Children and Second-Hand Smoke Children and Second-Hand Smoke
Centers for Disease Control and Prevention

On September 18, 2007, the Surgeon General reemphasized that secondhand smoke causes premature death and disease in children and that US children are more heavily exposed to secondhand smoke than nonsmoking adults. The 2006 Surgeon General’s report noted that 60 percent of US children aged 3-11 years—nearly 22 million young people—are exposed to secondhand smoke.

Surgeon General Moritsugu joined with the American Academy of Pediatrics, the Environmental Protection Agency, and the Administration for Children and Families on September 18, 2007 to encourage parents, friends, family, healthcare providers, teachers, caregivers, and public health and community organizations to safeguard children immediately from the threat of secondhand smoke. The Surgeon General also released Children and Secondhand Smoke Exposure, an excerpt from the 2006 Surgeon General’s Report on The Health Consequences of Involuntary Exposure to Tobacco Smoke. The excerpt summarizes key scientific evidence on the serious health risks that secondhand smoke poses to children and serves as the anchor for intensified action on the issue.

According to the Surgeon General:

• Because their bodies are developing, infants and young children are especially vulnerable to the poisons in secondhand smoke.

• Both babies whose mothers smoke while pregnant and babies who are exposed to secondhand smoke after birth are more likely to die from sudden infant death syndrome (SIDS) than babies who are not exposed to cigarette smoke.

• Mothers who are exposed to secondhand smoke while pregnant are more likely to have lower birth weight babies, which makes babies weaker and increases the risk for many health problems.

• Babies whose mothers smoke while pregnant or who are exposed to secondhand smoke after birth have weaker lungs than other babies, which increases the risk for many health problems.

• Secondhand smoke exposure causes acute lower respiratory infections such as bronchitis and pneumonia in infants and young children.

• Secondhand smoke exposure causes children who already have asthma to experience more frequent and severe attacks.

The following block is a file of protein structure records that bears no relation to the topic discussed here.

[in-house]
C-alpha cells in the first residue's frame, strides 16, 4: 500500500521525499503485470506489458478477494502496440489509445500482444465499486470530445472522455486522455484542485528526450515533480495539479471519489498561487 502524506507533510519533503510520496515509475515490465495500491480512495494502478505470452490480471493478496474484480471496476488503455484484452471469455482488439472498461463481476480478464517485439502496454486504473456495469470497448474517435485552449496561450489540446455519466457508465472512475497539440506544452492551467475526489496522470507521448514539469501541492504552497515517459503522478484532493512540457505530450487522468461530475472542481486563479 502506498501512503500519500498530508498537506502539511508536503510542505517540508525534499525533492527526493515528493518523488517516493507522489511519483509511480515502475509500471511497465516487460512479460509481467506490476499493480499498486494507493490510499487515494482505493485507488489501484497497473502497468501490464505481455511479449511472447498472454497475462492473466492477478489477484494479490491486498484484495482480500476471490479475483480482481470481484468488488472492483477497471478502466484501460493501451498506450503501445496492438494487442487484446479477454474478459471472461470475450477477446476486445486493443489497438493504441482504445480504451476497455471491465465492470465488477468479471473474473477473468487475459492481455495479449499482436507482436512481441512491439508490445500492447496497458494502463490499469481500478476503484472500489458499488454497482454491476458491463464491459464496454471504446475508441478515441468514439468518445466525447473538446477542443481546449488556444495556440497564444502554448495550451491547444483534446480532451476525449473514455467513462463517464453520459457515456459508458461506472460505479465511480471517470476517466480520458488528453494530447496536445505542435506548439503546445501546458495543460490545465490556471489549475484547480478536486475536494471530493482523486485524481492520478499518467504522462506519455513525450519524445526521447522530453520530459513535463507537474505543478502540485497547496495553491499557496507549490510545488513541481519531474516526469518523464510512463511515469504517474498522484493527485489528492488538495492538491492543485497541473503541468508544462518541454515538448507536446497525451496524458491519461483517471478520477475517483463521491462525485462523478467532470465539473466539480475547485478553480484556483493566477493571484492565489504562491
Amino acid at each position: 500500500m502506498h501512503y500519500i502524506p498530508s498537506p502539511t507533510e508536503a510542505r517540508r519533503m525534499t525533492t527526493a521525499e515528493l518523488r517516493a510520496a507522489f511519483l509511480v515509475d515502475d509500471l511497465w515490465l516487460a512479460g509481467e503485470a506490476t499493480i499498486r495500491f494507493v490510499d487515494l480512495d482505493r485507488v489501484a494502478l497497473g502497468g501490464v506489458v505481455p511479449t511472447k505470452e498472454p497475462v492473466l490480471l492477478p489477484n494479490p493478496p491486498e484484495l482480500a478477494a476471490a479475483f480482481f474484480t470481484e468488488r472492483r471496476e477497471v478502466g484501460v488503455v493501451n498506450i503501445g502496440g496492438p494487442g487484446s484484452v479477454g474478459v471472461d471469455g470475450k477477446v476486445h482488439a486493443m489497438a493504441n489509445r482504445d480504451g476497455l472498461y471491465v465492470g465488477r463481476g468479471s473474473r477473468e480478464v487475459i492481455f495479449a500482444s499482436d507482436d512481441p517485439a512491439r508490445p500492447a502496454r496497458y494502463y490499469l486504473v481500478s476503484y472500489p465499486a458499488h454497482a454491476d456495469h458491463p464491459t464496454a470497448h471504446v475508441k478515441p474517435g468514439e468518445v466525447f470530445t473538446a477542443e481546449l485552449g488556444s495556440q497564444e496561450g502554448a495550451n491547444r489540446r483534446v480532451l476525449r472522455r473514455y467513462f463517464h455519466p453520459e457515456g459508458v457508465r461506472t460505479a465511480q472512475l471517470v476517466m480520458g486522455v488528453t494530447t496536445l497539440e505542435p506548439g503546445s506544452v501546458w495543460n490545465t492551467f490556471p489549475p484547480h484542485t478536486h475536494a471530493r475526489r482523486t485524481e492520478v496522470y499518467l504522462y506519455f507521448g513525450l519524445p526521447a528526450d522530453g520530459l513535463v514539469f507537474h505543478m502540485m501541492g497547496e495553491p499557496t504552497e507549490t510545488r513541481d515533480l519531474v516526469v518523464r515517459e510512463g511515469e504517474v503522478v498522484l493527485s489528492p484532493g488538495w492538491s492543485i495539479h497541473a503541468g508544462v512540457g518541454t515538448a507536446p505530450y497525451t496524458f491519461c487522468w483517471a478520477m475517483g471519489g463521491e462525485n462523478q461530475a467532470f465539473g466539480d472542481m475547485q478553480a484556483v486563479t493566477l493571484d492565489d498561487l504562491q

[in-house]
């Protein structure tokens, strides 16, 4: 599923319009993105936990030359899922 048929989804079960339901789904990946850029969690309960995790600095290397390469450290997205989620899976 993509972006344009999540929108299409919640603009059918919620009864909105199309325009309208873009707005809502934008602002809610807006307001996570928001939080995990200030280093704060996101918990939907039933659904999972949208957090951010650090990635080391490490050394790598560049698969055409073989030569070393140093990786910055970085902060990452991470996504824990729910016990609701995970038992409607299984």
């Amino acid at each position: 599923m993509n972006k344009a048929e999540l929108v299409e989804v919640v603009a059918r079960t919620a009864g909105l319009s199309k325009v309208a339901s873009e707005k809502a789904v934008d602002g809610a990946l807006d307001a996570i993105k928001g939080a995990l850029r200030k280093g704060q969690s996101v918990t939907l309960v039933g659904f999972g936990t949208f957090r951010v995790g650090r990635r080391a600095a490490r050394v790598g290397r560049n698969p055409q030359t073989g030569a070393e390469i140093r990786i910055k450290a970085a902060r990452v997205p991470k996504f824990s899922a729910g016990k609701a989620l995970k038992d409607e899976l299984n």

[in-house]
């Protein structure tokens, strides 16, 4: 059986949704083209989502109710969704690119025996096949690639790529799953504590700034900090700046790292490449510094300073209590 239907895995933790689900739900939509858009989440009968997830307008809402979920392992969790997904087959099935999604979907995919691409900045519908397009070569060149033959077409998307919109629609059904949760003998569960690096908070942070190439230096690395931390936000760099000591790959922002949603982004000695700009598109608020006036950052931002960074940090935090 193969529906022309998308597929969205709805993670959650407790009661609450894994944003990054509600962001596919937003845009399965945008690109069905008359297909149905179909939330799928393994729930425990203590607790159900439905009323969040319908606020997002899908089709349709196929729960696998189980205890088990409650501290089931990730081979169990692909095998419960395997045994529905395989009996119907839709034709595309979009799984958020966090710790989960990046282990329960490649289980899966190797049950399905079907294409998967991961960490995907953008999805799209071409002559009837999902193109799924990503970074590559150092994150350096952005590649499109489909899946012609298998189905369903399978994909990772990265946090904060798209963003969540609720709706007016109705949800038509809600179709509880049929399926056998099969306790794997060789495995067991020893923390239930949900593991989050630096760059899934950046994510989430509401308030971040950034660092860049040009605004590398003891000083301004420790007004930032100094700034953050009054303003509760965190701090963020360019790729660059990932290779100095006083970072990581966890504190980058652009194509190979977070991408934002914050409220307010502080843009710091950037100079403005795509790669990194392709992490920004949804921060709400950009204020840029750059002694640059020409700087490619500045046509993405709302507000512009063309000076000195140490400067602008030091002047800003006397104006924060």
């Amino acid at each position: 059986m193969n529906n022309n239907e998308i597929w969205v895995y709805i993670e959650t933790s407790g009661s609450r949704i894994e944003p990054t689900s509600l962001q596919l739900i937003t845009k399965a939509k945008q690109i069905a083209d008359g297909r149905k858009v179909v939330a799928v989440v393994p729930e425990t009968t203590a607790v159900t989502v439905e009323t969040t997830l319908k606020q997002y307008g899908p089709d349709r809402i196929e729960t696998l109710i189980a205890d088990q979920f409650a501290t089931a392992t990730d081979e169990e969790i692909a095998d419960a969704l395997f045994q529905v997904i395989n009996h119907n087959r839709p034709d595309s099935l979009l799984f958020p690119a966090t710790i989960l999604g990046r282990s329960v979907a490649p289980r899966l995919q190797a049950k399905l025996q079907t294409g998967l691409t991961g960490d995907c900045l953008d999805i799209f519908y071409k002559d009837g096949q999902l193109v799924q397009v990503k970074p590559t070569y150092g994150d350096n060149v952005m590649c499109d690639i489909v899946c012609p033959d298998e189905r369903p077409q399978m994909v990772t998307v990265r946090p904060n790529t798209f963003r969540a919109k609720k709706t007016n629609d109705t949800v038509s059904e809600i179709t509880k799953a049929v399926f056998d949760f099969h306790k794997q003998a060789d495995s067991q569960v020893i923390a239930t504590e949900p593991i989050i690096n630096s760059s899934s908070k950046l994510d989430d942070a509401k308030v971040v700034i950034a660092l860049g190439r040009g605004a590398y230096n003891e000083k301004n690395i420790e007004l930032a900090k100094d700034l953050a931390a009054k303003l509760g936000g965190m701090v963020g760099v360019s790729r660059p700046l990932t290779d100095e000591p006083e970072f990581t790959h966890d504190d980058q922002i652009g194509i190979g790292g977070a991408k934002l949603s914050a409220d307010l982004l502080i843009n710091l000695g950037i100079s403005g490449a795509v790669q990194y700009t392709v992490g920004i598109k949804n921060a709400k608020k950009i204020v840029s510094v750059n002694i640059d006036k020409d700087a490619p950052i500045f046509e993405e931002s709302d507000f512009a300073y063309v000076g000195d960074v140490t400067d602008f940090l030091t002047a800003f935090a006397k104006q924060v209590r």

• Secondhand smoke exposure causes respiratory symptoms, including cough, phlegm, wheeze, and breathlessness, among school-aged children.

• Children exposed to secondhand smoke are at increased risk for ear infections and are more likely to need an operation to insert ear tubes for drainage.

• Children aged 3-11 years have cotinine levels (a biological marker for secondhand smoke exposure) more than twice as high as nonsmoking adults.

• Children who live in homes where smoking is allowed have higher cotinine levels than children who live in homes where smoking is not allowed.

The Surgeon General also concluded that there is no safe level of secondhand smoke exposure and eliminating smoking in indoor spaces is the only way to fully protect children from exposure to secondhand smoke. A primary source of children’s secondhand smoke exposure is in their homes and vehicles. Secondhand smoke permeates the entire house and lingers long after the cigarette has been extinguished, so smoking in certain rooms, at certain times, or by a window or fan is not safe.

What You Can Do To Protect Kids from Secondhand Smoke
Sadly, children are powerless to protect themselves from the dangers of secondhand smoke. But we each can play an important role in protecting them from secondhand smoke exposure.

• Make your home and vehicle smoke-free at all times. If there are smokers in your family, they should always go outside to smoke. Opening a window is not enough.

• Make sure your children’s day care centers and schools are 100% smoke- and tobacco-free.

• Insist that no one smokes around your children.

• Choose smoke-free restaurants.

And the single best step you can take to protect your family’s health and your own is to quit smoking. Quitting smoking will also reduce the chance that your children will grow up to become smokers themselves.

While quitting smoking may be difficult, there are a number of proven resources available to help including free counseling and a range of FDA-approved